Students’ Social and Emotional Competence Promoting Positive Social Relationships and Skills
The current study examined causal relationships between social and emotional competence and social relationships and skills in the classroom. Participants were 2,410 third- to ninth-grade students and they responded to the scales of social and emotional competence (SEC), self-esteem, and normative behavior. The classroom teachers rated their normative behavior in the classes. The results indicated that perceived SEC has influences on children’s actual normative behavior through self-esteem and perceived normative behavior, and that self-esteem partly mediates the cause-and-effect process between perceived SEC and perceived normative behavior. The same causal structure was found among both elementary school students (third to sixth grades) and junior high school students (seventh to ninth grades), with age-related differences in some path coefficients. The findings support that SEC enhancement by social and emotional learning brings positive outcomes in students’ perception and social relationships and skills.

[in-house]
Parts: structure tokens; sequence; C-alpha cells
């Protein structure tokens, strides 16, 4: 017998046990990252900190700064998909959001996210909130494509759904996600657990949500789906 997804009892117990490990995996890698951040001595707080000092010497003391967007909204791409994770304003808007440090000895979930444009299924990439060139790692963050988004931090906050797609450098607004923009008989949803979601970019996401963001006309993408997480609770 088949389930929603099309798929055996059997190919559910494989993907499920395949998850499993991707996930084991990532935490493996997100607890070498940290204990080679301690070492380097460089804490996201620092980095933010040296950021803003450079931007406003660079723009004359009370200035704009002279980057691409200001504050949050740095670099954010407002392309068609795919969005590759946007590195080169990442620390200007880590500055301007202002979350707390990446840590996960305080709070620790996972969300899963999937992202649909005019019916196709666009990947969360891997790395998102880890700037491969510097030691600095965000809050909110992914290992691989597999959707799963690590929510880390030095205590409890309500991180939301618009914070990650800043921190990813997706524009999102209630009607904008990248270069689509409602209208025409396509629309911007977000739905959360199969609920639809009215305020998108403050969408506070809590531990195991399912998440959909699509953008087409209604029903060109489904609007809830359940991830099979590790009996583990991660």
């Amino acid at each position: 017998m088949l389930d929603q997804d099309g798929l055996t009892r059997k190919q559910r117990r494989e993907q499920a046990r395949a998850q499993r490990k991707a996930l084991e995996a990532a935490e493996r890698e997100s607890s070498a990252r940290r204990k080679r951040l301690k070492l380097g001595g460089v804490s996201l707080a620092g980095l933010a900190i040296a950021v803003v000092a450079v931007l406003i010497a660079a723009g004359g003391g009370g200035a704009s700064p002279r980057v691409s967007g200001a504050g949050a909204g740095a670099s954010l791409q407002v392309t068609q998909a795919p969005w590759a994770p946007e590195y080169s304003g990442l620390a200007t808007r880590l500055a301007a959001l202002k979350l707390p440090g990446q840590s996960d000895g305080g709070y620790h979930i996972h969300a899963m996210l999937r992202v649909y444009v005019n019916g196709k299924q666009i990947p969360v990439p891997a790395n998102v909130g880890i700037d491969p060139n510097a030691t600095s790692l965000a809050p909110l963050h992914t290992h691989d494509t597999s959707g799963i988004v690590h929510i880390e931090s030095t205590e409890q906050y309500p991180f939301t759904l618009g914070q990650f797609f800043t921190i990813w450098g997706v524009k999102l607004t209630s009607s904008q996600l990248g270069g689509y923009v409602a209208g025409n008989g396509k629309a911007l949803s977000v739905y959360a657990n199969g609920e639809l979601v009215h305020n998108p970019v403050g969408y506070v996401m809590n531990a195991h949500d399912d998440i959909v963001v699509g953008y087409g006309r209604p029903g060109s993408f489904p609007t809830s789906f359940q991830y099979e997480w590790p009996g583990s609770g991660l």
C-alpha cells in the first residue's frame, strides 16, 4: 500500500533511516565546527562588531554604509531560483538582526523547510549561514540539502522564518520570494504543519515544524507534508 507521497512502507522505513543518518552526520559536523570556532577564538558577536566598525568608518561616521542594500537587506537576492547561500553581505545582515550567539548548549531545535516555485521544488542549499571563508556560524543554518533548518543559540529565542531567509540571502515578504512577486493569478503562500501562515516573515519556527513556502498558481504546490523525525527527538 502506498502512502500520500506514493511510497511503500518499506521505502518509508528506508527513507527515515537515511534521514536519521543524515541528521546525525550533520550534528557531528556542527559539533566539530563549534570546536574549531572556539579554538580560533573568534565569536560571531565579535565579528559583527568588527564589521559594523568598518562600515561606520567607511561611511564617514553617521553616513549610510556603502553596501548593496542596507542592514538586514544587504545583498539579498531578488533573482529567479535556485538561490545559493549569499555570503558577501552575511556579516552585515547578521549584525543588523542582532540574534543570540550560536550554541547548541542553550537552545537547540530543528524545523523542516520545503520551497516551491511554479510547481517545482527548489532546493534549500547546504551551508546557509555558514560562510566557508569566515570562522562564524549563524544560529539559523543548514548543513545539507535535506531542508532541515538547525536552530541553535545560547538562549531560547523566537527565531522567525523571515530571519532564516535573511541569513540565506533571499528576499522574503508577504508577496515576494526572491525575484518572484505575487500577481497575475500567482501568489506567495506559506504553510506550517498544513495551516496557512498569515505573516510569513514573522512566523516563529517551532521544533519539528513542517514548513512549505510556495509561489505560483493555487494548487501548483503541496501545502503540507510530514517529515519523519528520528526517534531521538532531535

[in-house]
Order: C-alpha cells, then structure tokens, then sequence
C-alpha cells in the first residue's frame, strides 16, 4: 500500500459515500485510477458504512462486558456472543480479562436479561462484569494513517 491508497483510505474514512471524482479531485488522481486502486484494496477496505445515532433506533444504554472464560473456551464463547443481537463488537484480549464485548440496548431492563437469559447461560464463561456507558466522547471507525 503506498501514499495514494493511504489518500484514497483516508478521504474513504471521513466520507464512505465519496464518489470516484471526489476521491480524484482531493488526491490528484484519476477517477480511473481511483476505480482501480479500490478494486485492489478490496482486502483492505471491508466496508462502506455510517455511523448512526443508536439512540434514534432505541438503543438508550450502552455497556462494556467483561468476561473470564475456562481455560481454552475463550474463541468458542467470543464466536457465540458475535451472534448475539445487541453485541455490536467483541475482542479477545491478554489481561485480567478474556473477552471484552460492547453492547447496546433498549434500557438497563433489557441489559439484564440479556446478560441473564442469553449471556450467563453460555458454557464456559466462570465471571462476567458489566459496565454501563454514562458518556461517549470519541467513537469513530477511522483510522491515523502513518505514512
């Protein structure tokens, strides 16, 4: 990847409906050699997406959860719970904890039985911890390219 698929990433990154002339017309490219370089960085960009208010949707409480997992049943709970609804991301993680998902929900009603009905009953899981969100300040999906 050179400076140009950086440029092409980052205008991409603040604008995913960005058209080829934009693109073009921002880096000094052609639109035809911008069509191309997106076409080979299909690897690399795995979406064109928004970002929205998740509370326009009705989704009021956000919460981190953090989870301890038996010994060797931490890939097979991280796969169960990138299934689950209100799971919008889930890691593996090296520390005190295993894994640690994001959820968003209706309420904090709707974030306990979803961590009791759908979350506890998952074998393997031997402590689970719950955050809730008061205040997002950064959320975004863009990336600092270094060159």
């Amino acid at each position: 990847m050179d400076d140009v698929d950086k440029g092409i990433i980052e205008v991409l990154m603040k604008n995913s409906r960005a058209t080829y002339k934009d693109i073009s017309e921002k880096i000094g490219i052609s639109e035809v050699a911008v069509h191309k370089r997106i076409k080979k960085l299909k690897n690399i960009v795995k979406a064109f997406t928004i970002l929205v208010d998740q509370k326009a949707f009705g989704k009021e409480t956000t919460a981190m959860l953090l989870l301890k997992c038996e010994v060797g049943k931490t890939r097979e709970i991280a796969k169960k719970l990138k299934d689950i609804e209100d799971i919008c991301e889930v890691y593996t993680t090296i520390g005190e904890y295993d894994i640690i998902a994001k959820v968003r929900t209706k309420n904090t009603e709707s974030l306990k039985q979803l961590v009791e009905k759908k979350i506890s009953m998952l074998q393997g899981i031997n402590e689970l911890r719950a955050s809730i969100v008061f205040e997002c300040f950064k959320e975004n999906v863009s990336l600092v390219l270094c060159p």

Social and emotional competence, self-esteem, normative behavior, social and emotional learning, social relationships
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